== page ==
I missed RiverCon II as I was in Glasgow, Scotland, teaching a Fullbright Exchange.

    I went to RiverCon III and had a great time. Then I left for Scotland again, to teach in Glasgow where I ran into Scottish Fandom and The Friends of Kilgore Trout. I had carried a couple of RiverCon program books with me and showed them to some people who were starting to plan the first Con to be held in Scotland - to be called FairCon. Several of us went down to Birmingham for their convention and the lads were going to invite James White to be their G.O.H.

    One of their committee men (the fake Bob Shaw) not to be confused with the late author the real Bob Shaw, thought we ought to take him to Wimpys and ask him their. I said, let's take them to a decent restaurant and I'll spring for the bill. We did and James White was a great person to talk with. He and I managed to touch on some of the books we liked as kids and among them of course was C.S. Forrester's Captain Horatio Hornblower. The fake Bob Shaw had apparently never read them. James White agreed to be their G.O.H. Alas, I had to return to the States in 1979 and missed FairCon. RiverCon was originally started circa 1975 as a DeepSouth Con and grew into an annual convention and later spawned the Nasfic.

    It had a good run for 25 years.

    Cliff Amos, Steve and Sue Francis and Bob Roehm were the founding fans.

    I did get to the big British Con which I think was called Easter Con, held at Heathrow Airport Hotel. The Brits at the time did not have a con suite so folks went t the lounge where I discovered the art of each person buying a round. Wound up talking with John Brunner, about of all things, steamboats. He had just written a book called The Great Steamboat Race. Since I had done graduate work in American Business and Technological History we both wound up being interviewed by some British grad student with his handy tape recorder.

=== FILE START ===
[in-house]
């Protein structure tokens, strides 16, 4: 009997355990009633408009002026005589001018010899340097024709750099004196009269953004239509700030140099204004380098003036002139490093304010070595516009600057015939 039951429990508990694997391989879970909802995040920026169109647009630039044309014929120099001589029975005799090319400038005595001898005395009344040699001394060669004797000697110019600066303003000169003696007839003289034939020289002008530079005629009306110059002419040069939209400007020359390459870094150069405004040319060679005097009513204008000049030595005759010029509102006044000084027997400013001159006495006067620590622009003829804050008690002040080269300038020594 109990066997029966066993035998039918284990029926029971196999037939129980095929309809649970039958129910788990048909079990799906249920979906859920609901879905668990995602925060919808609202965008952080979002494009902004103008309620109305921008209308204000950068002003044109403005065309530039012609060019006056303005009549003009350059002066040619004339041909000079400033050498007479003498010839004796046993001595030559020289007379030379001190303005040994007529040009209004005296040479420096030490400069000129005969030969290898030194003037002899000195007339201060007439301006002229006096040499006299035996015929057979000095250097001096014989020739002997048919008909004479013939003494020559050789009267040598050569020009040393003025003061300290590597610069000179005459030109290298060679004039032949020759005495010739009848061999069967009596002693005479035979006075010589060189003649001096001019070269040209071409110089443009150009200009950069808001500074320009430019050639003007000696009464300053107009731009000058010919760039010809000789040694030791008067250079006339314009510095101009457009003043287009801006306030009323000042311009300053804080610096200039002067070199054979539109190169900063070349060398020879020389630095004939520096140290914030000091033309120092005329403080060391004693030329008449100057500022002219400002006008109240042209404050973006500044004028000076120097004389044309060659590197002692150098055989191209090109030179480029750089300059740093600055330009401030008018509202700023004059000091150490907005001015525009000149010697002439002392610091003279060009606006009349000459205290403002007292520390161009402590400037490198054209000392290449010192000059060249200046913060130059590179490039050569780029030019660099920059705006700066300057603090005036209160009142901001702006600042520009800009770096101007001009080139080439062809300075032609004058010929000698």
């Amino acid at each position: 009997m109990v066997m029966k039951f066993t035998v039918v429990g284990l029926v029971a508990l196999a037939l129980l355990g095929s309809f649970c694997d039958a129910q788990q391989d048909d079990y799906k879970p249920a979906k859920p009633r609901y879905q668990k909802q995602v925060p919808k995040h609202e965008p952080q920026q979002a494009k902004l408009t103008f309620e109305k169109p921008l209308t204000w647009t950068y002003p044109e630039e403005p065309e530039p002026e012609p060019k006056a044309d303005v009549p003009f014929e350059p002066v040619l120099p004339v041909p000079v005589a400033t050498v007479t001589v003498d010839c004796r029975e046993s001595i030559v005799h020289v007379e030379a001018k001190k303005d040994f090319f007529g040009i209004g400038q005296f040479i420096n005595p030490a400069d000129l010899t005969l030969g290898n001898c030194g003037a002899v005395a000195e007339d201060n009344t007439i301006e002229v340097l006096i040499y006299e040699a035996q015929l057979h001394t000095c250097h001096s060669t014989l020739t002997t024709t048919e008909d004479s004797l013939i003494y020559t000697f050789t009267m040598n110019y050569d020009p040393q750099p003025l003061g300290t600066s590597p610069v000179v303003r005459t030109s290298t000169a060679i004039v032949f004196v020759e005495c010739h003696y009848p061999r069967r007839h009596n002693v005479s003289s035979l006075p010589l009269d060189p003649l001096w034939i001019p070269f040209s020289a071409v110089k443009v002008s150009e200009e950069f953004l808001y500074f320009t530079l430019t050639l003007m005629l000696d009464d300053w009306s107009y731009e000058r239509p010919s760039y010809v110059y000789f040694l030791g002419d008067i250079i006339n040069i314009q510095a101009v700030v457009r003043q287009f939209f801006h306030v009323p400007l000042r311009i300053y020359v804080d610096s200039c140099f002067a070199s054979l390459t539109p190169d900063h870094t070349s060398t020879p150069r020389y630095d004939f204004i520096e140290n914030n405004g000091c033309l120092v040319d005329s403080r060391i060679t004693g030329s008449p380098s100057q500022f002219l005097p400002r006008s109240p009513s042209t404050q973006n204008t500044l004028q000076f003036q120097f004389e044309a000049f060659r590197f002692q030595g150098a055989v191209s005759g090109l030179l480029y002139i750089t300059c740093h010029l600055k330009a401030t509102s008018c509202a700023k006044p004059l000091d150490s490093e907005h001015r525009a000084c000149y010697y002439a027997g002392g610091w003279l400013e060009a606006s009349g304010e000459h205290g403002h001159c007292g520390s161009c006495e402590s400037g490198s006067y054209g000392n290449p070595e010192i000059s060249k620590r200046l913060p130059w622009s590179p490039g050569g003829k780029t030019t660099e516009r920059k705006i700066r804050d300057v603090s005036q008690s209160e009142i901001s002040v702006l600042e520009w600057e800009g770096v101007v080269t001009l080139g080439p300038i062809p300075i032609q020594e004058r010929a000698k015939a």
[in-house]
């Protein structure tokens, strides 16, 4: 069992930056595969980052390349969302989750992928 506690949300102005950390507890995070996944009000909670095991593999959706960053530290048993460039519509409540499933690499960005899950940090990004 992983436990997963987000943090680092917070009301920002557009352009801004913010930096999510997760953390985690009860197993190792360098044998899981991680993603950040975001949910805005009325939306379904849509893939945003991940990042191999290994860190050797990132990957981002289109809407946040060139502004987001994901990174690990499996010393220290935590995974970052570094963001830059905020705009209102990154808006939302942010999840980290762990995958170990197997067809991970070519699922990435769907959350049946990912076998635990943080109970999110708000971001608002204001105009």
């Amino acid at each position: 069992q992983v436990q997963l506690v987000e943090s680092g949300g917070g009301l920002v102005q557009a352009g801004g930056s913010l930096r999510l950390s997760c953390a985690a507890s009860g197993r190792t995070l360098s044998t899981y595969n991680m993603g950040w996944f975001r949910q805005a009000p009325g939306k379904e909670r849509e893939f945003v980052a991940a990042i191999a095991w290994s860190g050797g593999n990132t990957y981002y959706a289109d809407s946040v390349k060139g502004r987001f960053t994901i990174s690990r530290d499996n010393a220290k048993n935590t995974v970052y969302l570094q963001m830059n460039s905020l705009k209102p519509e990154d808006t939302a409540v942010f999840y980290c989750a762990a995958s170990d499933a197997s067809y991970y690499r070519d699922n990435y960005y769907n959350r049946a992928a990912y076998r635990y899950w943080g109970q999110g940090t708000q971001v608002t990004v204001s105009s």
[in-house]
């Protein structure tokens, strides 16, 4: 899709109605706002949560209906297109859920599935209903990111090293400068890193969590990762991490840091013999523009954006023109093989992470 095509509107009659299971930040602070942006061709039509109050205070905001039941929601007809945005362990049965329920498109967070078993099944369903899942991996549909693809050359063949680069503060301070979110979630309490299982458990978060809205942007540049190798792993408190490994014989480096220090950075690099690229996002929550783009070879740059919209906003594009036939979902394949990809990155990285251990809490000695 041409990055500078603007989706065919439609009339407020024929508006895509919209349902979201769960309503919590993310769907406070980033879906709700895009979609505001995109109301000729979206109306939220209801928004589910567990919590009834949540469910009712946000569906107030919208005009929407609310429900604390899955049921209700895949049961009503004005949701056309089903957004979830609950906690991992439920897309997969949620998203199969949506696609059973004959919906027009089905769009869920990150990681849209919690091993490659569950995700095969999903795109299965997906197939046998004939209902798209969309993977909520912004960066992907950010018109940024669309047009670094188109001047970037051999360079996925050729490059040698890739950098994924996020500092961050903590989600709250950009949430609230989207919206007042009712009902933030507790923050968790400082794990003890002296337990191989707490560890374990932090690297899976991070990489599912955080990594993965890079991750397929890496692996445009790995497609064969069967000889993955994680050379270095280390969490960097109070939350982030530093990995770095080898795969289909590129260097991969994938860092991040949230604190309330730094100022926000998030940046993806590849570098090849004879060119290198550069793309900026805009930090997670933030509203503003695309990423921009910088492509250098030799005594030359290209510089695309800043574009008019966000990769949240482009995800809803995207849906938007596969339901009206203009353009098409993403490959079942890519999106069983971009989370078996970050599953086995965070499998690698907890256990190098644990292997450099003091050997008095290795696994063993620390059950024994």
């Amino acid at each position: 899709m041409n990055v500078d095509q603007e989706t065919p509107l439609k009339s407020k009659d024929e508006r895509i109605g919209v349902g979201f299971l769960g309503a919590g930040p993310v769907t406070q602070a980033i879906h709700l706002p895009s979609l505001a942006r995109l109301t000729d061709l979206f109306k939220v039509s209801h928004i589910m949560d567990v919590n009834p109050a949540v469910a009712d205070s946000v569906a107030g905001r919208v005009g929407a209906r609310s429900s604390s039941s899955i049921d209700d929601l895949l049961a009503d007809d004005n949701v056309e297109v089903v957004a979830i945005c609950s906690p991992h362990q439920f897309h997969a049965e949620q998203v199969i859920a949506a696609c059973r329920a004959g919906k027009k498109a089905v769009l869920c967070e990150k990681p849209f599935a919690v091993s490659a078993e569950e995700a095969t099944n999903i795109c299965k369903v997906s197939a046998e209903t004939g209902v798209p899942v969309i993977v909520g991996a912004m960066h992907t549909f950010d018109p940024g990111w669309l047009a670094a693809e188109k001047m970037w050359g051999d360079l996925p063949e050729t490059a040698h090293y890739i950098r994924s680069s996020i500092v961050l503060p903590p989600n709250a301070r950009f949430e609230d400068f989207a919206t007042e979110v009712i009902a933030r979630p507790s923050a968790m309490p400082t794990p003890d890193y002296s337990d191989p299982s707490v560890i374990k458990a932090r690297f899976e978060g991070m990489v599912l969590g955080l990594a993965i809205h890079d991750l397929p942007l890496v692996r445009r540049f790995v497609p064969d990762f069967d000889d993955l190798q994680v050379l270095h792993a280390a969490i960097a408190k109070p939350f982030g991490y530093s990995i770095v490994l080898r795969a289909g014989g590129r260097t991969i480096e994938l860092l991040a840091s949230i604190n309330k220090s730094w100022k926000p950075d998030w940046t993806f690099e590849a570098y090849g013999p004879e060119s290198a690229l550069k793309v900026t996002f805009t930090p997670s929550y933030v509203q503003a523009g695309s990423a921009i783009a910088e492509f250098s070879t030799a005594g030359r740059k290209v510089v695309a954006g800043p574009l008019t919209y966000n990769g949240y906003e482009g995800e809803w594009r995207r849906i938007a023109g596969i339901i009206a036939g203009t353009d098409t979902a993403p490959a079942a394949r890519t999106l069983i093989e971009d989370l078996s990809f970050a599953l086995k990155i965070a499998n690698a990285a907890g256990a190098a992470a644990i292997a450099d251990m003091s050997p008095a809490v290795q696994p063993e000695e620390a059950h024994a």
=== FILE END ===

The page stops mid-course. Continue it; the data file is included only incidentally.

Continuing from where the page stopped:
Another cool thing about Heathrow...everyone would gather on a deck to watch the take offs and landings of the Concorde. She really was a beautiful plane and looked like some sort of predator when she came in with her nose tilted down from the rest of her body.

    As the school year came to a close, I caught a liner to Leningrad and flew on to Moscow before returning to London to catch the Polish liner Stefan Batory back to Montreal and thence to Louisville. Returning in time for the North AmeriCon, the Nasfic of 1979 held at The Galt House. Had a great time.

    MidWestCon is probably the oldest relaxicon in the world held in Cinncinati on the last full weekend in June for about the last 58 years. A relaxicon is a convention with no programming. Mostly fans gather from various and sundry poiints and swim, play cards, Mai Jung (slip of the key) and generally have a good time. Sometimes there will be a small dealer's room to sell books or early pulps. File 770 (Mike Glyer's science fiction fan newzine, reporting on fanzines, sf clubs, conventions, fan funds and fanac) whining about something..I think it had to do with huckstering out of his hotel room. In any event, I wrote a rebuttal letter to File 770, saying, "The last thing the fannish world needs is either a Con run by or and or/criticized by lawyers." Cliff Amos saw the letter and called me up to ask if I wanted to work on RiverCon. I said I would like to work on the film program, but would like to have a budget and not depend on library flicks.